Mousavi's main website | Mousavi's backup/English | Mousavi's FB
Haystack's how you can help digg page
Haystack <- The all powerful proxy (still in testing) Want to help? Don't know anything techwise? Then donate some cash and keep this revolution going, you may just save someone(s) life! Haystack is needing donations! Donate Here.
Haystack Network wesbite | Haystack Twitter page | Haystack needs help! |Twitter | FB
Torrent/dl list of videos showing police brutality in Iran
Blog that has links to LA Protest that 35-50,000 people turn out
Want to know how the power check system in Iran works? The Wall Street Journal has an excellent graph.
Bearing Witness In Iran Weighs Heavily On Cohen: Roger Cohen on NPR
Voice of the Voiceless
YekIran <- Worldwide Protest Map
Wiki on 18th Tir Protests 1999
Wiki of Iranian Election Protests
Reporters Without Borders <- List of how many reporters are in prison in Iran
Sea of Green Radio <-an 'anon' Iran blog twitter radionomy anonymous Sea of Green radio
Eng Trans of Mousavi FB that has protest instructions and routes
mowjcamp <- Mousavi/Opposition website in Farsi
Mightier Than Iran: The Rooftop Project <- Site trying to find vids of the roof top shoutings for every single night since the protests began.
Iran News <- One Stop Source
for News/YouTube/Blog/Political Cartoon links about Iran's Election and the aftermath (massive library of information)
The Guardian's list of dead and detained
Voice of America News
Iran 360 <- Photojournalism site
Slate's stash of Iran political cartoons
Green cd hour long video from Iran <- Split up into nine parts on iran.whyweprotest.net
Where is My Vote.org <- List or/way of organizing world wide protests
Iran Human Rights
Human Rights Activists In Iran The Latest Update on the Detainees of July 9 and a List of 90 Confirmed in Prison
fivethirtyeight.com: Iran <- Nate Silver "the guru of statistics" input on the validity of the Iranian election outcome
Google News: Iran Election – 30, 700 articles in the past month
Austin for Iran <- Site for organizing protests in Austin Texas
Map of Tehran
Petition for the release of American-Iranian Kian Tajbakhsh
OnlyMehdi Youtube page <- Lots of vids on Iran
United 4 Iran <- Protest page | @united4iran
iran.whyweprotest best articles and links
Live Blogs on Iran
The Guardian: July 17, 2009 - Iran Crisis Friday Prayers
Revolutionary Road... <- Live from Tehran UPDATES
Andrew Sullivan's blog <- Political blog but he has a lot of coverage on iran. Andrew Sullivan's blog "Iran Erupts Again" Counter Targeting the Protesters Abbas Kiarostami's "10" <- Andrew Sullivan has a feature of exhibiting artists and music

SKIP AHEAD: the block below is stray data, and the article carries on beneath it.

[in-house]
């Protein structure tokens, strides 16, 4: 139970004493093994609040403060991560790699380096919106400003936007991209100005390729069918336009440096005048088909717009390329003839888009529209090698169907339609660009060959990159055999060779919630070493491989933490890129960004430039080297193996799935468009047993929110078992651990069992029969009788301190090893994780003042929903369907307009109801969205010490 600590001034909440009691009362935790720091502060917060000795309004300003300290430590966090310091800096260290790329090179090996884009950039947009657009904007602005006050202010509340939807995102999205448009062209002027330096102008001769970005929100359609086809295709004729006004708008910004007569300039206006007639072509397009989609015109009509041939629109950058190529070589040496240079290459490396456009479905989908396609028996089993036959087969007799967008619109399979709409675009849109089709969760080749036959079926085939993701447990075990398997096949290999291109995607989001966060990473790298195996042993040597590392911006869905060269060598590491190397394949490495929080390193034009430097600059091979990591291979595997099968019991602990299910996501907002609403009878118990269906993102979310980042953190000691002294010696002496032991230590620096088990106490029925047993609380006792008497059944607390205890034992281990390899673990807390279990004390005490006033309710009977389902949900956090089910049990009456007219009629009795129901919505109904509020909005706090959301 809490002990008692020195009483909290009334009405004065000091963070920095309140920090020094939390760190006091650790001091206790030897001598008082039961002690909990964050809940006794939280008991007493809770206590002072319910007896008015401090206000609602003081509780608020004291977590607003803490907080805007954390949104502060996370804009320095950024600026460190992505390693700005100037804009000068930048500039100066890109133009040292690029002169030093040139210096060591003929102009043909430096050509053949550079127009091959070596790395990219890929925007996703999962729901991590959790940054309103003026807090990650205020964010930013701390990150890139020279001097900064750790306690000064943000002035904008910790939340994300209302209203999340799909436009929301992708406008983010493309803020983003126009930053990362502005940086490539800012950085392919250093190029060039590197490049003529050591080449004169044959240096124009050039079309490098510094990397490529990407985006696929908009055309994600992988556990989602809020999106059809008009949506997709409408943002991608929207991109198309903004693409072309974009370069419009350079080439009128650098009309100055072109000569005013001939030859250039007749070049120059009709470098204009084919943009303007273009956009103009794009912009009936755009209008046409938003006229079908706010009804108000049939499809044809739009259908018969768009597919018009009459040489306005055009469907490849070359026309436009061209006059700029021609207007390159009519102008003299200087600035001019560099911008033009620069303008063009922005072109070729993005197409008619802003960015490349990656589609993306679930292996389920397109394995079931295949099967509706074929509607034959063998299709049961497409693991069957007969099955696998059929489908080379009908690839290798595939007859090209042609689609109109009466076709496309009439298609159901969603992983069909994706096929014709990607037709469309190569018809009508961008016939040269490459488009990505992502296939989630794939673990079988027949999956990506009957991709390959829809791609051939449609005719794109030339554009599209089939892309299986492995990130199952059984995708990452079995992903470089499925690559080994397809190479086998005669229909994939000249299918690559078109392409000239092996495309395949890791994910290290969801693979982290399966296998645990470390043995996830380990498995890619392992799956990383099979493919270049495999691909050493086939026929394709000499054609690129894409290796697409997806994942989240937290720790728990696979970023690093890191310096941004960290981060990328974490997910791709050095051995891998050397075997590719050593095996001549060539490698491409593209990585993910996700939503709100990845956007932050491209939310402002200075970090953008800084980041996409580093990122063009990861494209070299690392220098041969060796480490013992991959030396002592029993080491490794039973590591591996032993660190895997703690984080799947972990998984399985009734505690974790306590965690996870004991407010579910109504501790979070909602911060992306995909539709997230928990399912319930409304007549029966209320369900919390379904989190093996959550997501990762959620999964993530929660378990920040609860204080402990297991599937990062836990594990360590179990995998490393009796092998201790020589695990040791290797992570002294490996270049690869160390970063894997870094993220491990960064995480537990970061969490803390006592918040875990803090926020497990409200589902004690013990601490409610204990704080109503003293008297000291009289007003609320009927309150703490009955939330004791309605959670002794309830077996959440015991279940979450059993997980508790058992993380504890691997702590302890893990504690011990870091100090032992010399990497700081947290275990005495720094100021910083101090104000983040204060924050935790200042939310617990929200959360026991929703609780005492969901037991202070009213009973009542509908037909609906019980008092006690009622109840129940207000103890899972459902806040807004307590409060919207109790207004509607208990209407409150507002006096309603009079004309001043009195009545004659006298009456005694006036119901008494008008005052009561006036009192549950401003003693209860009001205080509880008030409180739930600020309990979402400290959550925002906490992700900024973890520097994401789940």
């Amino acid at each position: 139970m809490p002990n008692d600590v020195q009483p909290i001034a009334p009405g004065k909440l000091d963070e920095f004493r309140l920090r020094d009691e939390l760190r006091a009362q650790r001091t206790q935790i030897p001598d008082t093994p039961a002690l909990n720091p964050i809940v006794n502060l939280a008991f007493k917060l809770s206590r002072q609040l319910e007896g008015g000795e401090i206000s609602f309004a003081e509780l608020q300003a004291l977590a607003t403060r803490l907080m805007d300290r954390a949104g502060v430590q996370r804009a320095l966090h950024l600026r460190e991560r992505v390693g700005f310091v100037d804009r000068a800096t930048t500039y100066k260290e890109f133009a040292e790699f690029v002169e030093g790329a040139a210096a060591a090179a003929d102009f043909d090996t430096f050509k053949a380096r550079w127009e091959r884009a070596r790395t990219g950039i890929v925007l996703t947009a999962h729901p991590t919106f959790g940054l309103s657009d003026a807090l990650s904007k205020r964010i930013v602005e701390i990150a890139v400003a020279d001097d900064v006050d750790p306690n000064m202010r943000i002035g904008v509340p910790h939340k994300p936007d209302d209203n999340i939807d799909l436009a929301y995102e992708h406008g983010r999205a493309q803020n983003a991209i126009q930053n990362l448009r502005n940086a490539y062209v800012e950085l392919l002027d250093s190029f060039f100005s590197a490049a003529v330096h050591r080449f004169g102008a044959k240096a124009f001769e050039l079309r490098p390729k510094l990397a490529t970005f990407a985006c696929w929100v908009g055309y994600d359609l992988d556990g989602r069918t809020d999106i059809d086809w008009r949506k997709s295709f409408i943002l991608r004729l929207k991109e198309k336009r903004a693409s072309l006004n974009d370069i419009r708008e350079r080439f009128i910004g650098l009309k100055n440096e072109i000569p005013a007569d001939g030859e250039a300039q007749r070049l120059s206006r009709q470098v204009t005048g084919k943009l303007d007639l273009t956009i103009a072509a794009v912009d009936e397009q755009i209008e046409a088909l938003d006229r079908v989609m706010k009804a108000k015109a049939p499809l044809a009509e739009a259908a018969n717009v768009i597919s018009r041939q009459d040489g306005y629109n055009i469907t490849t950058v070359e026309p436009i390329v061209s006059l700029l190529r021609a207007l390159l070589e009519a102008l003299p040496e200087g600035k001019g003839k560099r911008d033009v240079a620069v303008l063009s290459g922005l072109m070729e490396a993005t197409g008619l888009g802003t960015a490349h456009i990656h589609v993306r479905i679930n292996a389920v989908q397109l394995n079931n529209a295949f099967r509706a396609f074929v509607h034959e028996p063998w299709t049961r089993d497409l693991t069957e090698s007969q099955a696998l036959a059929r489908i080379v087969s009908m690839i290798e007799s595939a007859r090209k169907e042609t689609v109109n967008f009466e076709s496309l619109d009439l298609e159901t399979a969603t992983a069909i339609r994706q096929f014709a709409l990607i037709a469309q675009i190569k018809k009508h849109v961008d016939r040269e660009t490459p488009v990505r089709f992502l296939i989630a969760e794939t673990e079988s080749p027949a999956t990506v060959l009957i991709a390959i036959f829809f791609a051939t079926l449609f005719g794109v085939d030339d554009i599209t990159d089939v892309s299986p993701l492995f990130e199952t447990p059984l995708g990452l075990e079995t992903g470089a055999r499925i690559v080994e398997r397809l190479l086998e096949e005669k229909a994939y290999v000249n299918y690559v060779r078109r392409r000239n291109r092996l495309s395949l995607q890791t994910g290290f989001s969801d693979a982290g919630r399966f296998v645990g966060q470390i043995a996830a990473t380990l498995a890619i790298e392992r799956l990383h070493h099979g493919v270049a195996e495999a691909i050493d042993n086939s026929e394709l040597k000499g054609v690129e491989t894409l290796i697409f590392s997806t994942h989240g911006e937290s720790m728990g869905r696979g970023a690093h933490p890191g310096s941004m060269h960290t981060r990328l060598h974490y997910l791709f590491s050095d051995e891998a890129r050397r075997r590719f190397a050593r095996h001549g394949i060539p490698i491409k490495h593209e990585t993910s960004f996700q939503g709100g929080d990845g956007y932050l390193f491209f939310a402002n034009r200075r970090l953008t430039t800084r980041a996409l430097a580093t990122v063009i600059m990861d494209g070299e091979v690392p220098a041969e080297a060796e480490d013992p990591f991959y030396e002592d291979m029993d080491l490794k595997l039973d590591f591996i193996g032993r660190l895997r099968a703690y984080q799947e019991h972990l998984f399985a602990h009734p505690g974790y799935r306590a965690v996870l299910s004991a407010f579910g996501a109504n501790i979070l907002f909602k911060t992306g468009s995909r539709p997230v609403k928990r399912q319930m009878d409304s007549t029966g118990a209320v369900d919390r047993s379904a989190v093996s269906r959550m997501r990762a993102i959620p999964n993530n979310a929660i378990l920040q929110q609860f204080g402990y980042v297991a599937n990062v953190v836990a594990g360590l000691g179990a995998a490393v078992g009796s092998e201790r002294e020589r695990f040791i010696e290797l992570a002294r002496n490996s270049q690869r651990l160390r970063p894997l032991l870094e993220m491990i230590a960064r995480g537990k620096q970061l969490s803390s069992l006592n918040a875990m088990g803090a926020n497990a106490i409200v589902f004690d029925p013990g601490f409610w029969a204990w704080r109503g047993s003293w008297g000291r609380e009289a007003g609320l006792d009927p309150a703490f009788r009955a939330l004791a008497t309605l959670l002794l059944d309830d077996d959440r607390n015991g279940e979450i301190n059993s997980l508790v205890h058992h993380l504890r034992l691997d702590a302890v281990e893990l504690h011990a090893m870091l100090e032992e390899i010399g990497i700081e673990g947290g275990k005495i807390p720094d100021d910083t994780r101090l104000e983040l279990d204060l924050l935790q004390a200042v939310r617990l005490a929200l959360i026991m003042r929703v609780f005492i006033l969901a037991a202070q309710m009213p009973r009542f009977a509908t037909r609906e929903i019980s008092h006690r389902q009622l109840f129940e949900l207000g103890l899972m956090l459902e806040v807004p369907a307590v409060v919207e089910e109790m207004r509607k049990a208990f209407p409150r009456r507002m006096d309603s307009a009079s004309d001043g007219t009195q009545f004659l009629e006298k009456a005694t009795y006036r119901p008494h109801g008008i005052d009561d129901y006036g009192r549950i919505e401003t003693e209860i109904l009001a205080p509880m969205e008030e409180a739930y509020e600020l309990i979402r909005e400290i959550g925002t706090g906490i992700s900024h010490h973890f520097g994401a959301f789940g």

Enduring America blog
Nico's Pitney's live blog on HuffPo The most excellent live blog out there. Has an absolute ton of information dating back the very first day. Filled with pictures and vids.
Nico's Iran Page (it seems he deleted off the info from July 7th but it can be found here)
Nico moved offices on Friday...I don't think there's a Saturday update
Week of July 13, 2009
July 10, 2009 | July 9, 2009 | July 8th | July 7th | July 6th | July 5th | July 3rd | July 2nd | July 1st | June 30th | June 29th | June 28th | June 27th | June 26th | June 25th | June 24th | June 22nd | June 21st | June 20th pt 2 | June 20th pt 1 | June 19th | June 18th | June 17th | June 16th | June 15th
NiteOwl's Green Briefs <- Anonymous teamed up The Pirate Bay (before they sold out) to provide logistical help to the Iranians in a safe anonymous forum - the vids of Anonymous declaring 'war' on Iranian govt are interesting to watch. NiteOwl's Green Briefs are compilations of news reports straight from Iranians.
Nite Owl's live translations of the Sermon
#30 (July 16)
#29 (July 15) | #28 (July 14) | #27 (July 13) | #26 (July 12) | #25 (July 11) | #24 (July 10) | #23 (July 9) | #22 (July 8) | #21 (July 7) | #20 (July 6) | #18-#19 (July 4-5) (NiteOwl's net didn't let him access the archives of twitter (?) so it's late) | #17 (July 3) | #16 (July 2) | #15 (July 1) | #14 (June 30) | #13 (June29) | #12 (June 28) | #11 (June 27) | #10 (June 26th) | #9 (June 25) | #8 (June 24) | #7 (June 23) | #6 (June 22) | #5 (June 21) | #4 (June 20 | #3 (June 19) | #2 (June 18) | #1 (June 17)
Rafsanjani calls for release of post-election prisoners (July 17, 2009)
New York Times
In Tehran, a Symbol Is Ready to Reappear (July 16, 2009 - ROBERT F. WORTH and NAZILA FATHI)
Clerics Fault a Mute Iran as Muslims Die in China (July 13, 2009 - Robert F. Worth)
7 Photographers detained in Iran (July 16, 2009 - AP)
Cleric Says ‘Crisis’ Has Caused Loss of Public Trust (July 17, 2009 - ROBERT F. WORTH and ALAN COWELL)
Police fire tear gas outside Friday prayers in Tehran (July 17, 2009 - Robert F. Worth and Alan Cowell)
Op-Ed: And if Iran doesn't want to talk? (July 15, 2009 - MICHAEL SINGH)
NYT Blog - The Lede - Latest Updates on Post-Election Protests in Iran (The Friday Prayer) (July 17, 2009 - Robert Mackey) | vids | pics | slideshow
Martin Amis: the end of Iran's ayatollahs? (July 17, 2009 - Martin Amis)